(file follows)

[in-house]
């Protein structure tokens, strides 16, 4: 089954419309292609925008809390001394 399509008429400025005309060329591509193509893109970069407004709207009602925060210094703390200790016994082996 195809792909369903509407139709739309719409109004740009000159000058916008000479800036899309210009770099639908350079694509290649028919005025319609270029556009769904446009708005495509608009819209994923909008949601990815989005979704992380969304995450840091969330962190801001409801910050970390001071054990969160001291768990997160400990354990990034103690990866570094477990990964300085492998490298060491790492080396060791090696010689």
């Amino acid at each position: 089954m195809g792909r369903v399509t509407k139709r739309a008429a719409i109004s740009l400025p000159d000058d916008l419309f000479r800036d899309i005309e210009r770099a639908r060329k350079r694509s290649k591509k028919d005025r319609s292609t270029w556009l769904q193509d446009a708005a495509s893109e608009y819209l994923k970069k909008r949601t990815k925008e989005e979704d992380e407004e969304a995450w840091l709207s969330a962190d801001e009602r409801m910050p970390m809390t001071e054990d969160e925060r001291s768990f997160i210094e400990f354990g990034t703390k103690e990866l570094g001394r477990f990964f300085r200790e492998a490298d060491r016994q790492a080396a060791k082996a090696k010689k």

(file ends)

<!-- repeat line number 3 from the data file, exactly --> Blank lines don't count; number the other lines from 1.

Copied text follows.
């Amino acid at each position: 089954m195809g792909r369903v399509t509407k139709r739309a008429a719409i109004s740009l400025p000159d000058d916008l419309f000479r800036d899309i005309e210009r770099a639908r060329k350079r694509s290649k591509k028919d005025r319609s292609t270029w556009l769904q193509d446009a708005a495509s893109e608009y819209l994923k970069k909008r949601t990815k925008e989005e979704d992380e407004e969304a995450w840091l709207s969330a962190d801001e009602r409801m910050p970390m809390t001071e054990d969160e925060r001291s768990f997160i210094e400990f354990g990034t703390k103690e990866l570094g001394r477990f990964f300085r200790e492998a490298d060491r016994q790492a080396a060791k082996a090696k010689k």